PM: We still won't apologize to Turkey over 'Marmara' raid

Despite worsening bilateral ties, Netanyahu vows Jerusalem won't apologize for stopping arms smuggling to Hamas in Gaza.

September 4, 2011 11:29
3 minute read.
Prime Minister Binyamin Netanyahu

Prime Minister Binyamin Netanyahu after Eilat attack 311. (photo credit: GPO / Avi Ohayon)


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Prime Minister Binyamin Netanyahu vowed on Sunday that Israel will not apologize to Turkey over the events of the Mavi Marmara raid, in light of the recommendations put forward by the Palmer report on the incident. "We don't need to apologize for our soldiers who protected themselves against violent attacks by IHH activists and we don't need to apologize for working to stop weapons being smuggled to the terror group Hamas," he said at the beginning of the weekly cabinet meeting.

"Israel expresses regret that lives were lost, and I hope that we will find a way to improve relations with Turkey," Netanyahu added.

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Netanyahu said that the report which was presented to United Nations Secretary-General Ban Ki-moon on Friday pointed out what Israel already knew. "We reserve the full and basic right to defend ourselves. We do not need to apologize for working to protect our citizens and our children," he added.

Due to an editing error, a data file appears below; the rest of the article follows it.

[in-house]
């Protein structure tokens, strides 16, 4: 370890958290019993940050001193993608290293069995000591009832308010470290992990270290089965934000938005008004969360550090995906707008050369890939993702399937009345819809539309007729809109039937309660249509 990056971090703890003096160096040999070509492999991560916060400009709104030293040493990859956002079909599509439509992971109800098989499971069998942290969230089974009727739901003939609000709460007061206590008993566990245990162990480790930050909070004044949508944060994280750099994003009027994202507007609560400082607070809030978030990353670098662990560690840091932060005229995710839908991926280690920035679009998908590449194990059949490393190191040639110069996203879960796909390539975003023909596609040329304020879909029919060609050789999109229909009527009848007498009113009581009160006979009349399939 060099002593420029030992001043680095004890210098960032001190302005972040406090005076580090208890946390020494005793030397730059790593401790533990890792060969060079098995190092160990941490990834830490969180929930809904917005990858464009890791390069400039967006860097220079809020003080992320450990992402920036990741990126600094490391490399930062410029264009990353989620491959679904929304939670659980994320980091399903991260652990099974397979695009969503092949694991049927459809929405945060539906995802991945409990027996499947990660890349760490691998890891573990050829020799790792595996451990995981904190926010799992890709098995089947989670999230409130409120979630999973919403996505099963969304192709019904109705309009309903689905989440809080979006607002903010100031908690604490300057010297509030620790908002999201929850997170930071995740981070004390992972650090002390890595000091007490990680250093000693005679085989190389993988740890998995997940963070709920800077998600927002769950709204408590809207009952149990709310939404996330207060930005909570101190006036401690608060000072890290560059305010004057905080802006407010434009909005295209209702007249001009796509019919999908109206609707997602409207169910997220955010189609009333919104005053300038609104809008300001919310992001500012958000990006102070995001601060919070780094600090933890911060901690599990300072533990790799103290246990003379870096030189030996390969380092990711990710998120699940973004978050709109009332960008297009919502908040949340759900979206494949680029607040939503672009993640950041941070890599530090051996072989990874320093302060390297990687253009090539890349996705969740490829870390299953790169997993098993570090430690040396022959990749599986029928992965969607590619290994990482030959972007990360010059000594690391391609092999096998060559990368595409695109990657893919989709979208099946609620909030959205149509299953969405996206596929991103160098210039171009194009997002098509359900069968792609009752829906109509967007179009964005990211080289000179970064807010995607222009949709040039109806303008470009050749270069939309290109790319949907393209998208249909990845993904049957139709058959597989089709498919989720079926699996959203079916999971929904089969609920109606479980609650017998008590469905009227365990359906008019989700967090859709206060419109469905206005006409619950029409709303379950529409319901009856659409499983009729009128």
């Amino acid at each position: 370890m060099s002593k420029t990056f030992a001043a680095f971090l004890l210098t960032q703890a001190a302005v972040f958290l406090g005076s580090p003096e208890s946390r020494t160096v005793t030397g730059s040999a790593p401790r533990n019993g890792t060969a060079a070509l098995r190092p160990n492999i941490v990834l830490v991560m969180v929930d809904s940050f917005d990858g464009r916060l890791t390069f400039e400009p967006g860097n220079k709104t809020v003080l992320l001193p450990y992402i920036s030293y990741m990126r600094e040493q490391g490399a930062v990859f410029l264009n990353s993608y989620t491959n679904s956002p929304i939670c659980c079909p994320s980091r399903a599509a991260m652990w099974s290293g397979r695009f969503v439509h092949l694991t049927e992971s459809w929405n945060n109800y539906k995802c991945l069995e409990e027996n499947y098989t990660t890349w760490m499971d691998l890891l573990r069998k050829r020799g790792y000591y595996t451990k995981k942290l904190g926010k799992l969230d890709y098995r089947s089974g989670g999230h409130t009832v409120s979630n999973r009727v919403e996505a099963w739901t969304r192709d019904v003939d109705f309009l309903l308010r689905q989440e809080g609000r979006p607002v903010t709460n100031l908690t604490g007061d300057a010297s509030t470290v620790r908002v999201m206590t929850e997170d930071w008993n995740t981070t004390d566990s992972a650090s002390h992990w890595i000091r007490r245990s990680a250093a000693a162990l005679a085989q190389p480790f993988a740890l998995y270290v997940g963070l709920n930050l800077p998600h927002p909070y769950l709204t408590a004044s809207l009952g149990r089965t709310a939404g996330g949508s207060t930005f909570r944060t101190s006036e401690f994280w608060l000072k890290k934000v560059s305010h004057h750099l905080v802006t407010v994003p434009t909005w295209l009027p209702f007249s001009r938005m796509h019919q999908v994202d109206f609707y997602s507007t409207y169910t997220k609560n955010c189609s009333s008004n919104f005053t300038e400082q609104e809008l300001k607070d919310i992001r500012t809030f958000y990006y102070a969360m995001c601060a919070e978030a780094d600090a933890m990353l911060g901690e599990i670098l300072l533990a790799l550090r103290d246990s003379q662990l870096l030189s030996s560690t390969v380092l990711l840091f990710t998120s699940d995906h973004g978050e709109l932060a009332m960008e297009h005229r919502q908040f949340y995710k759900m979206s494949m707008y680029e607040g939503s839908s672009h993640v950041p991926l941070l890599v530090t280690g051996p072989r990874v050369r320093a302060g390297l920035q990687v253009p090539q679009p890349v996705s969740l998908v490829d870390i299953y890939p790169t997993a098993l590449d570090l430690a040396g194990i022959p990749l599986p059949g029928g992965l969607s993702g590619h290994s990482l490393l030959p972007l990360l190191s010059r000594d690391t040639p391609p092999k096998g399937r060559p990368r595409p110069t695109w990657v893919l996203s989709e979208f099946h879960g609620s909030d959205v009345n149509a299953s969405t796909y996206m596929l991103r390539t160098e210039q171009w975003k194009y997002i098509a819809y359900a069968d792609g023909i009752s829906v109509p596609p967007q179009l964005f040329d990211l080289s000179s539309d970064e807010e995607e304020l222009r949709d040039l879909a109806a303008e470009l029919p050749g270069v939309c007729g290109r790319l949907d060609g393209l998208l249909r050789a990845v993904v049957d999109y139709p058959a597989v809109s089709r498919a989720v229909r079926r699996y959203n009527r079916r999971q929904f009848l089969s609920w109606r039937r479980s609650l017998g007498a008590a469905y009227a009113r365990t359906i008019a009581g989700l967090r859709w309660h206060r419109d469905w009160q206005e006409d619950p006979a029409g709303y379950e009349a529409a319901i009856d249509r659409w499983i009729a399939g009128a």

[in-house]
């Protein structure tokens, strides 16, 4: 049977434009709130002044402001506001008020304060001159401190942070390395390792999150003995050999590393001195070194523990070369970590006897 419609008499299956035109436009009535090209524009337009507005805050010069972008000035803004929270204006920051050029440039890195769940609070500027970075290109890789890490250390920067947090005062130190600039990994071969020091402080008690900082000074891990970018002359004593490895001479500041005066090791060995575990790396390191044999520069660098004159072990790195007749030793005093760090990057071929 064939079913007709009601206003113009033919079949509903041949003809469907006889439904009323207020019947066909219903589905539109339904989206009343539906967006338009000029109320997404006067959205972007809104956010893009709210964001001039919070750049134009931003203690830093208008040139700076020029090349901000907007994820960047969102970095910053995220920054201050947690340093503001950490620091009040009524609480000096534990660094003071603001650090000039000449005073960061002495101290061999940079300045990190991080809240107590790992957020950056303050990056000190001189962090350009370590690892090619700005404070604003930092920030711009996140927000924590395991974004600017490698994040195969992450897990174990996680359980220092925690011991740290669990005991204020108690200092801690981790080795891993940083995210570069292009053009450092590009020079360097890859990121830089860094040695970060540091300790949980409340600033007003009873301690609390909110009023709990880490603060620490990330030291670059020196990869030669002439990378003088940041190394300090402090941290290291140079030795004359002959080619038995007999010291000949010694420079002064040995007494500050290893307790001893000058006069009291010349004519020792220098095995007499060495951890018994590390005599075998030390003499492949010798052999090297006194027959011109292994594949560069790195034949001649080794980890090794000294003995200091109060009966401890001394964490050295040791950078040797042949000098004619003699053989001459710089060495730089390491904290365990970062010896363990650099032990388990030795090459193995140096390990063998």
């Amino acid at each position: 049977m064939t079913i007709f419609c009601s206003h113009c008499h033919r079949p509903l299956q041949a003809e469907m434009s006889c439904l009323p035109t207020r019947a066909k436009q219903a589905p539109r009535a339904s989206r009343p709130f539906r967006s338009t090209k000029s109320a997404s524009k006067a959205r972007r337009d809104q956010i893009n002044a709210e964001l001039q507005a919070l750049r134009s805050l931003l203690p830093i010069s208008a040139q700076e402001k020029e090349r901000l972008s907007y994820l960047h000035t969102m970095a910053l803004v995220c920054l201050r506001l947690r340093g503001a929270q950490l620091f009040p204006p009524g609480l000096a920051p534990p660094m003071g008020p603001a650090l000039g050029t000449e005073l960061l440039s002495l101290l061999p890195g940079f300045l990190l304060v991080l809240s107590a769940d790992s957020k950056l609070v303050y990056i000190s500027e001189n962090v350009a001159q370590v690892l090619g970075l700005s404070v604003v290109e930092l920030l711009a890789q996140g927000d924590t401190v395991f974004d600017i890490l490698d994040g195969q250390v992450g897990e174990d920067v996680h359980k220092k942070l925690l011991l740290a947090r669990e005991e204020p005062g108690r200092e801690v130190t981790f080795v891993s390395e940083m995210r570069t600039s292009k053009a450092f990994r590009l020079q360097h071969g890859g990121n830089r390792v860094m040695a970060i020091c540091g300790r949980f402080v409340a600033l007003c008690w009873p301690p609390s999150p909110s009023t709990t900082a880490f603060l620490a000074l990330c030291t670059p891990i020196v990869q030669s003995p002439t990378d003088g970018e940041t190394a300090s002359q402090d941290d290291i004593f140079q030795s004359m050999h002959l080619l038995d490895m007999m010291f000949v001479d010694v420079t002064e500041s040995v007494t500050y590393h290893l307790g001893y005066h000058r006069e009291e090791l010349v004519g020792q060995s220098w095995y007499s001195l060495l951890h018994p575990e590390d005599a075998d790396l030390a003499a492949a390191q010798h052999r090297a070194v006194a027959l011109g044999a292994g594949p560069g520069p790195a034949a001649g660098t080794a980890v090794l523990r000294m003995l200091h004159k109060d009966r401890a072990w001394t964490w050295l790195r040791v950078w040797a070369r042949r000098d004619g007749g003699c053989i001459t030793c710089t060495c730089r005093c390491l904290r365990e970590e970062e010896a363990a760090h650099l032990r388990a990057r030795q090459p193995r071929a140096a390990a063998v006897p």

Netanyahu praised the work of the soldiers who took part in the raid and said "you protect us, so we'll protect you in any international forum."

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The prime minister said that Israel was never interested in a break down in relations and even now is not interested.

Netanyahu's comments came after a weekend when ties between the two countries worsened.

Turkey’s threat to take Israel to the International Court of Justice in The Hague following Friday’s release of the Palmer Commission report is a “pistol firing blanks,” officials said on Saturday, pointing out that the court only adjudicates issues brought to it by two disputing states, or referred to it for an advisory decision from the UN.

Israel won’t agree to go to the court, the official said, and the UN will be hard-pressed to ask for an advisory opinion after a UN body, the Palmer Commission, found that the blockade of the Gaza Strip was legal, as was Israel’s interception of vessels trying to break it.

Foreign Minister Ahmet Davutoglu told Turkish television on Saturday that Ankara would apply to the International Court of Justice next week for an “investigation into what the Gaza blockade really is.”

This was one of five actions Davutoglu announced at a press conference on Friday, even before the Palmer Report was presented to UN Secretary-General Ban Ki-moon, based on a leak of the complete report that vindicated Israel’s blockade but faulted the IDF for unreasonable and excessive force, even though it acknowledged Israel Navy sailors came up against strong, pre-meditated resistance by those on board the Mavi Marmara on May 31, 2010.

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